Thursday, January 12, 2012

What I Learned From Teen Movies

In being a well-rounded journalist, it is of course important to be fluent in pop culture. Movies play a large role in this. So again, it's not like I spend hours on the weekends watching teen movies for enjoyment. No, no, I do it for scientific purposes. In studying how social interactions are perceived then reenacted on the big screen and then our reaction to said reenactments. I used the synonym editor so much in that last sentence I completely lost meaning.

Anyway, I'm a big supporter of ridiculously cheesy teen movies. Here's what I learned from some of my faves: (again, a list, someone get me medication)

1. If you're "ugly," taking off your glasses and meeting Freddie Prinze, Jr. will make you pretty.

I know you've all seen the highly-praised, five-time Oscar winner, "She's All That." So basically Rachel Leigh Cook is an "ugly" art geek who's totally over high school and blah blah blah. This movie taught me that glasses are like an ugly curtain -- when you wear them, you are a repulsive ogre, foaming at the mouth. BUT, when Sookie from True Blood comes along and does a "makeover," you INSTANTLY become beautiful. Then "Kiss Me" plays in the background and Freddie Prinze, Jr. falls in love with you. These were the first impressions of love I had. Solid foundation for future relationships. Essentially, never wear glasses.

2. If someone makes a bet on you, or is paid to date you, they will actually end up falling in love with you.

Now, this actually applies to "She's All That" too, but I'm referencing the worldwide phenomenon "10 Things I Hate About You." Joseph Gordon-Leavitt, and his fine ass, gets now irrelevant Andrew Keegan to pay Heath Ledger to take out "feminist" Julia Stiles so that JGL can date Alex Mack (but A.Keegan thinks its for his benefit). This movie first taught me that being a "feminist" means wearing flowy cargo pants, driving a "vintage" car, and using sentences that string along a bunch of words from Microsoft Word's synonym editor. So, check. Then, Heath starts to fall in love with Julia, but she of course finds out about said money and gets all feminist pissed, which apparently causes you to write a poem and then cry in front of your English class. So, in conclusion, this movie taught me two vital things: (1) Get a hot guy to bet money or get paid to take you out because he'll sing to you during soccer practice and in the end he'll buy you a guitar. (2) Cargo pants make you a feminist.

3. If you want people to change themselves for the better, just ensure the popular girl gets hit by a bus.

In the most critically acclaimed dramatic scene of "Mean Girls," Cocaine Lohan and Allie from The Notebook are arguing because Allie has gotten all fat and Cocaine is getting all popular. Then Allie gets hit by a bus and so begins the sequence of scenes where everyone begins bettering themselves. Aside from the aforementioned epiphany, Mean Girls, in all its infinite wisdom and quotable dialogue, taught me three very important things: (1) Buses change lives. (2) If you get hit by a bus, you will eventually meet Ryan Gosling and begin an endless romance. (3) Cocaine makes your boobs shrink (what happened Lindsay?).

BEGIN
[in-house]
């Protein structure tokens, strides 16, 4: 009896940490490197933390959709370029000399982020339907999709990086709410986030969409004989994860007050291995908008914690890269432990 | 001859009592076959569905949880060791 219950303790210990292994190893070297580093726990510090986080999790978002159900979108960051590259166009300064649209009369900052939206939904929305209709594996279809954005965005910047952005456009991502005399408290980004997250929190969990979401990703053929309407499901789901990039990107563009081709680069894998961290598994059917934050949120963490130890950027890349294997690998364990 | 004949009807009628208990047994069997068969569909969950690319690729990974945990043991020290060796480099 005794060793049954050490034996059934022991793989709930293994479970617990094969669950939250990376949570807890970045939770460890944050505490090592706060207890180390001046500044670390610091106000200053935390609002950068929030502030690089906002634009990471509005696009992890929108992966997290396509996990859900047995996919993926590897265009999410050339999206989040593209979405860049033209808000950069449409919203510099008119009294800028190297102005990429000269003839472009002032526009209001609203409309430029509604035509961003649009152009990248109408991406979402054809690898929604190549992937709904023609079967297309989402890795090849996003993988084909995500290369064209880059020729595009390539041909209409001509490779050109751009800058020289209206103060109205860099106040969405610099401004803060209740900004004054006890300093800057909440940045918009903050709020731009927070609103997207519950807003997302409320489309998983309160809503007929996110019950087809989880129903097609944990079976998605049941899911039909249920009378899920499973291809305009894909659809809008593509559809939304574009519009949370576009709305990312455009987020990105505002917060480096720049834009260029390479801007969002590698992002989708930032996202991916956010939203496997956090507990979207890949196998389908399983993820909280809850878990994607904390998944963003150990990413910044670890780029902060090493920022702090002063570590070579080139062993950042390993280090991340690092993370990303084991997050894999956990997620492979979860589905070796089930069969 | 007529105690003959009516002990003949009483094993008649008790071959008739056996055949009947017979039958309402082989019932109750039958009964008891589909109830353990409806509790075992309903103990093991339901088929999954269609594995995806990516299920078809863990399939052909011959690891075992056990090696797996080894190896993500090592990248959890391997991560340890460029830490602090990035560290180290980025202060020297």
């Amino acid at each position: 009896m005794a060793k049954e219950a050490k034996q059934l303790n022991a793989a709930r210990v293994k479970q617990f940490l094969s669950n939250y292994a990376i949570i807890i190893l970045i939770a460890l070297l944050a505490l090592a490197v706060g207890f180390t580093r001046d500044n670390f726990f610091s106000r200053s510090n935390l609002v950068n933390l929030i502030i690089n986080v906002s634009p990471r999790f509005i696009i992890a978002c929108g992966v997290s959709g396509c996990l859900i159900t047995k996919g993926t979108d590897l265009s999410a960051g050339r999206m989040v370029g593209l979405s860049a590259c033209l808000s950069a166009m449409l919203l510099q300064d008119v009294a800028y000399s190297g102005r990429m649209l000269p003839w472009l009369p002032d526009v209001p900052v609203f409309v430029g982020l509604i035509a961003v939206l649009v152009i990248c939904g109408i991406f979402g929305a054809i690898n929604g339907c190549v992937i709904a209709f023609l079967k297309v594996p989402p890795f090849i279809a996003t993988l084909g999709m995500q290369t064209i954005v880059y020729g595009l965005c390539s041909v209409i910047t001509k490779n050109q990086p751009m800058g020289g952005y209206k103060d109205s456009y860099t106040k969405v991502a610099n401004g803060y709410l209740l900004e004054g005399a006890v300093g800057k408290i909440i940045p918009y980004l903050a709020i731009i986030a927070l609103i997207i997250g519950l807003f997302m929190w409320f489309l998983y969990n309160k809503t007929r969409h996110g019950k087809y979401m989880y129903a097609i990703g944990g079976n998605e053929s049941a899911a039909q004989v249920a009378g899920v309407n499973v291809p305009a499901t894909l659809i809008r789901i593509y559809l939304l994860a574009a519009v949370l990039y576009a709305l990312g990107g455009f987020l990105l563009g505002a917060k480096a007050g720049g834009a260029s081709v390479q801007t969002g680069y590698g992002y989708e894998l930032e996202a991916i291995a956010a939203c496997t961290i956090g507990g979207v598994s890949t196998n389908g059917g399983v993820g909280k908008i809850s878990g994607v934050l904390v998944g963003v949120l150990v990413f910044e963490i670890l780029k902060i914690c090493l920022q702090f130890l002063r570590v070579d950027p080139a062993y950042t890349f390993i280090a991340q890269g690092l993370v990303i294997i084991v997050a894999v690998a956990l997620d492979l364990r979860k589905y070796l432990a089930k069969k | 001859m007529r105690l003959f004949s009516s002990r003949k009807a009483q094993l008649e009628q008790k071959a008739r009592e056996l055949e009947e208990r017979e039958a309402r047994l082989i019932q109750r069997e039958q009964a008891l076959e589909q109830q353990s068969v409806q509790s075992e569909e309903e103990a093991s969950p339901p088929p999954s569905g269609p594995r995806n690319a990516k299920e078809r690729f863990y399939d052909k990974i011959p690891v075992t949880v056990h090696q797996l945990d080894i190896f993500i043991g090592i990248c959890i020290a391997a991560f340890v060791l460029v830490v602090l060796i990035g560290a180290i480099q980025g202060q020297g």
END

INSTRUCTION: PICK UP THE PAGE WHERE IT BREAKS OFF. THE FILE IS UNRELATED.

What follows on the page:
4. White girls cheat.
In four-time Golden Globe winner "Bring It On," we learn that the Toro's, led by Kristen Snaggletooth Dunst, have been stealing their championship cheers from the Clovers, led by Gabrielle Union. There's of course this whole "Gee golly, I can't believe our cheers were stolen!" and then a sequence of them making up their own cheers and becoming better people and blah blah blah. Essentially what I took away from this was that white girls cheat. And it may have been the reason why I always covered by math tests from Amanda Smith in 8th grade. Which oddly enough made no sense, because again I'm horrible at math. So really, I was helping her. I need to rethink my decisions in life.

5. If you're from California, your parents occupation will be unknown, but you will be rich, and they will let you do whatever you want.

This realization actually applies to almost every teen movie I've ever seen. Where is everyone's parents? Anyway, I'm referencing the American classic "Easy A." First off, let me debunk another "ugly girl" misconception. Emma Stone would never have been unknown nor unpopular in high school. Come on producers, you did nothing to down play her looks; no oddly cut, frizzy hair, no jeans worn with running shoes, not even fellow ugly friends. No no, apparently, being "ugly" in a California high school means that you're thin, you wear designer heels, and your best friend is a pop singer with big boobs (whatever happened to Aly &AJ?). What do pretty people look like in these schools? I don't even want to know. I'm sure it's blinding. Anyway, the big point of the movie is that Emma Stone lets all these ugly guys tell their friends that she slept with them or they touched her boob or something PG-13 rated like that. Her parents are all cool when she tells them about it, like it's no big deal. Let me just say, had this ever happened to me in high school, I would have first been sent to a nunnery. Actually, that's it. Nunnery and done. Or Nun and Dun if you will. Anyway, the two big takeaways from "Easy A": (1) Living in California makes you rich (2) Dan from Gossip Girl will sweep you off your feet in the end and you'll ride into the sunset on a lawnmower.

I hope these five life lessons were as meaningful to you as they were to me. Let us not forget the biggest lesson from teen movies: Your life needs the right soundtrack for significant events to be deemed significant. Otherwise, how will you know?

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